Nets pull out of trade talks with Orlando for Dwight Howard

Nets pull out of trade talks with Orlando for Dwight Howard
Nets pull out of trade talks with Orlando for Dwight Howard

The Nets and Magic reached an impasse Wednesday in their efforts to salvage a trade proposal that would send Dwight Howard to Brooklyn, league sources told

Having already moved forward with plans to finalize a contract extension with their own center, Brook Lopez, the Nets were anticipating Wednesday's breakdown in trade talks.

"As currently constructed," Magic GM Rob Hennigan said of Brooklyn-Orlando trade discussions, "there's not much there."

Hennigan, meeting with the media at Orlando Summer League, described trade discussions with the Nets as "stationary." He said he spoke with Howard Wednesday and characterized the conversation as "business-like." As for reports that the organization had told Howard it had suspended its efforts to trade him, Hennigan said, "That's not accurate."

Asked whether Howard still wants to be traded, Hennigan said, "I don't have an answer for that."

The basic point: The Magic are not interested in any of the options Brooklyn can currently offer for Howard, and the Nets are not interested in holding up the rest of their plans to shore up the roster around Deron Williams, Joe Johnson and Gerald Wallace.

Hennigan was careful not to say Wednesday that the Magic had suspended trade talks on any other front, nor did he say that the Magic would not listen to future proposals from the Nets. In fact, a league source briefed on the positions of both front offices told that Orlando management would "answer the phone" if the Nets came forward with new proposals.

However, Lopez signed a four-year, $61 million extension with the Nets Wednesday and will be off the trade market until Jan. 15 -- effectively taking the Nets out of the Howard sweepstakes until the February trade deadline.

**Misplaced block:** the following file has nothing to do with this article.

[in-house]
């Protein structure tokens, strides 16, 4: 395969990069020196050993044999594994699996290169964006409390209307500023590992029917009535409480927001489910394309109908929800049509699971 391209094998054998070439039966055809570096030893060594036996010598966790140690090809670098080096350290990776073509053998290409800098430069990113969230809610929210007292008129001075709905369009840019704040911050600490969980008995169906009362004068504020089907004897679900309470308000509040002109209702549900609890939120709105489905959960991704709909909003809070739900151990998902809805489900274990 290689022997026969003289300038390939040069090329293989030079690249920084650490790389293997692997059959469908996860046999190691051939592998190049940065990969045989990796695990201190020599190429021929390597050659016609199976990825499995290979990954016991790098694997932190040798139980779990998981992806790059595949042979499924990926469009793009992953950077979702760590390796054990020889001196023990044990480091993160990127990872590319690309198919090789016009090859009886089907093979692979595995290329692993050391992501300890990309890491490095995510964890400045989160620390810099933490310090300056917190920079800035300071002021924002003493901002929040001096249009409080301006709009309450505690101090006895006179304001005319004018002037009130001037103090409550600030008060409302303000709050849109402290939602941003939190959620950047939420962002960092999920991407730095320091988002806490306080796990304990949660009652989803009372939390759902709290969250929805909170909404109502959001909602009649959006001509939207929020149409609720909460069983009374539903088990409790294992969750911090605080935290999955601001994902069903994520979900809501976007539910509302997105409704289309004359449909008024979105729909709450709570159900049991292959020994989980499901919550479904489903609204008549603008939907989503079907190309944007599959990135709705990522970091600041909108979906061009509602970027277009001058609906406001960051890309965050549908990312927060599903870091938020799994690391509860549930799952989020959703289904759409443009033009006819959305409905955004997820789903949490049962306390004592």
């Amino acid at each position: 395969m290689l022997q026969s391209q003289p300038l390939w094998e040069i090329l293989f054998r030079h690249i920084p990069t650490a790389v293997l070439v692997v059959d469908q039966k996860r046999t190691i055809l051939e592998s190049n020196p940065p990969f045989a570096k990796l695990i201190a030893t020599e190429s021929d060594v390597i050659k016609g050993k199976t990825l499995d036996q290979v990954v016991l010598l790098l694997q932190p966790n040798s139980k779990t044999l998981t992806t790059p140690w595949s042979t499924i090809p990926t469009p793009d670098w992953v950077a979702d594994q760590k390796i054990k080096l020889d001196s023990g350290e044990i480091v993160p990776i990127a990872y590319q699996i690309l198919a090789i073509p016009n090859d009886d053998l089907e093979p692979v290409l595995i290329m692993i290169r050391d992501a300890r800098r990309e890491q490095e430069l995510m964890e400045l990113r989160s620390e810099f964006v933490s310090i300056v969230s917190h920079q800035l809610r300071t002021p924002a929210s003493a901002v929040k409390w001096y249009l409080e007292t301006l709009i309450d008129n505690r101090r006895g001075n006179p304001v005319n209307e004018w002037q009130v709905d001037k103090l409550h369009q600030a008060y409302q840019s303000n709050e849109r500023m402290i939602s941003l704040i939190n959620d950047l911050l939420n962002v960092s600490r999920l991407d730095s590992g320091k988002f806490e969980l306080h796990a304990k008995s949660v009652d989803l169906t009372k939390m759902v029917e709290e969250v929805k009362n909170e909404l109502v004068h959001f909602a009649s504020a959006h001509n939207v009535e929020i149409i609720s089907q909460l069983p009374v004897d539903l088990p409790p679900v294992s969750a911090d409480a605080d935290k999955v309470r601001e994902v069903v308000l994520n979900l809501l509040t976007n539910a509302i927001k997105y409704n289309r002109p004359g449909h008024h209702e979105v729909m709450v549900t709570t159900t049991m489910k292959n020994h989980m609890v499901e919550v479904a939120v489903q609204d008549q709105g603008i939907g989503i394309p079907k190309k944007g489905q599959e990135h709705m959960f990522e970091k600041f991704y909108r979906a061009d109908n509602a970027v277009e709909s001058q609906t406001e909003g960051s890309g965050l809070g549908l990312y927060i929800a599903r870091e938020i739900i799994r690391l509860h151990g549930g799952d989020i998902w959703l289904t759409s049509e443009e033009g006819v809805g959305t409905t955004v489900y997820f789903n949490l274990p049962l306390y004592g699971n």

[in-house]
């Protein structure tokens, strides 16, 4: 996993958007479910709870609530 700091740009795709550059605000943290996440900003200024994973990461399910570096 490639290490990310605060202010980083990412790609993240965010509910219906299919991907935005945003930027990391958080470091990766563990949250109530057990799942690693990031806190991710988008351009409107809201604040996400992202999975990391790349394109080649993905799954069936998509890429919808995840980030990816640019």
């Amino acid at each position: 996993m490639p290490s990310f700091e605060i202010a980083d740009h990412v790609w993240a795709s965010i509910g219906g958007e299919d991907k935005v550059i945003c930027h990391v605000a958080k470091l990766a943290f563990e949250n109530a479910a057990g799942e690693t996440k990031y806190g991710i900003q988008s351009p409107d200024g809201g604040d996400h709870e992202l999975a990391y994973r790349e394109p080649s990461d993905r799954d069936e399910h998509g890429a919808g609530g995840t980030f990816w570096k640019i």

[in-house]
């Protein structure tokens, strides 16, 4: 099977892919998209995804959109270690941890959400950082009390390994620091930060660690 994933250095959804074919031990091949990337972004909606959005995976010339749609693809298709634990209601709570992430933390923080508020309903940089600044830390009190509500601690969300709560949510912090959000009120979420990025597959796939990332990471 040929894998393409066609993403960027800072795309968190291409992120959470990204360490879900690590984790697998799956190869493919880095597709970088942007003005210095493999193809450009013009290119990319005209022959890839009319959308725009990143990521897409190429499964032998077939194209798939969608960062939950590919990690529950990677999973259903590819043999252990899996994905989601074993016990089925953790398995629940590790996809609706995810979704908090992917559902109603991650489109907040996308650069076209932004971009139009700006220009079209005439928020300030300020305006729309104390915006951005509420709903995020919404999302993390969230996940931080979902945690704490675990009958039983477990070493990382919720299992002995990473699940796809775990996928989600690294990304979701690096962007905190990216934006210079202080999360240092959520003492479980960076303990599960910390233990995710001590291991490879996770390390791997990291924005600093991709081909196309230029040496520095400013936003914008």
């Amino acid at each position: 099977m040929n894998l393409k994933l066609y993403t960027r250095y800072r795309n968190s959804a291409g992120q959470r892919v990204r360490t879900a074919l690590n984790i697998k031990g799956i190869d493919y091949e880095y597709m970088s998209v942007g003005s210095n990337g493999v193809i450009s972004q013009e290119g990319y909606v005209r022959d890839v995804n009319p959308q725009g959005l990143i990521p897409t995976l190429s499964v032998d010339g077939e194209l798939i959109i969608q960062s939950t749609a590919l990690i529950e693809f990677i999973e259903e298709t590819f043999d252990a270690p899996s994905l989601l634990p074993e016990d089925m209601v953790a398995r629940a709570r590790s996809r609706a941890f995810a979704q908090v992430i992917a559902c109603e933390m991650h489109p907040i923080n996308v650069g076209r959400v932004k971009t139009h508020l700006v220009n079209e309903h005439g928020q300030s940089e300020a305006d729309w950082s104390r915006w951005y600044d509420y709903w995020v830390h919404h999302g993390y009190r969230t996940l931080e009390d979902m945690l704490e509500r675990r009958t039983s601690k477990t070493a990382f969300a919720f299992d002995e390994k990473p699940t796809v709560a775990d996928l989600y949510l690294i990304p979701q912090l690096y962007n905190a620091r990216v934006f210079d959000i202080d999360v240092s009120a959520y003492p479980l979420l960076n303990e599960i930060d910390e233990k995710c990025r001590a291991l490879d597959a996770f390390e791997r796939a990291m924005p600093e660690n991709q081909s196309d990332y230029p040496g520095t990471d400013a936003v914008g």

Without Cleveland involved as a third team to facilitate more salary-dumping for the Magic, the framework of the Nets' various proposals would have involved sending a signed-and-traded Lopez to Orlando along with three first-round picks for Howard and the onerous contract of Jason Richardson, who is owed $18.6 million over the next three years. None of it was appealing enough to cause Hennigan, on the job not even a month, to relinquish the best center in the game.

Nets GM Billy King finalized details of Lopez's extension in Los Angeles Wednesday with Lopez's agent, Arn Tellem. The two sides agreed on the same length Lopez could get in an offer sheet or via a sign-and-trade, though slightly more money due to the 7.5 percent raises the Nets could offer vs. 4.5 percent from another team.

The Charlotte Bobcats expressed interest in signing Lopez to an offer sheet, but the odds of Lopez signing with the Bobcats for the same length and less money than the Nets offered were exceedingly slim.

"I have a better chance of signing a max offer sheet with Charlotte than Brook Lopez," one high-profile agent said Wednesday.

If Lopez signed an offer sheet and the Nets matched, he could not have been traded for a year without his permission and could not have been traded to the team that signed him to the offer sheet for a year, period.

With Lopez off the trade market, the Magic will be left to hope for a better offer from the Nets in February than the ones they've turned down in the past week, or find another place to send Howard without assurances that he will sign an extension there. Howard, it would seem, needs to come up with another list.

In other words, our long, national Dwightmare is far from over. It's just taking a 20-second timeout.

The Nets had placed a deadline of sorts on the Howard proceedings Wednesday, with a league source telling the team needed "closure" by the end of the day. That was partly a function of the timetable to re-sign Lopez, and partly tactical. During their pursuit of a trade for Carmelo Anthony in 2011, Nets owner Mikhail Prokhorov abruptly announced in a news conference that he'd ordered King to end negotiations with the Nuggets. The Nets and Nuggets later re-engaged, however, and the then-New Jersey franchise came close to agreeing on a trade for Anthony with Cleveland, ironically, as the third team.

Anthony, of course, wound up exactly where he wanted to: New York. But the circumstances are vastly different; the Magic face no real threat of losing Howard for nothing until the February trade deadline. And unlike the Knicks with Anthony, the Nets will not have cap room to sign Howard as an unrestricted free agent next summer.

The team that has expressed the most willingness to trade for Howard without a long-term commitment has been the Rockets, one of several teams the Magic continued to engage in trade talks Wednesday. Coincidentally, Houston's belief that Howard could be persuaded to stay after spending a year in the organization may have been emboldened by the same strategy that was successful with the Nets and Deron Williams, who they acquired from Utah against his will and this week signed to a five-year, $98.8 million contract to stay in Brooklyn.

Originally posted by Ken Berger on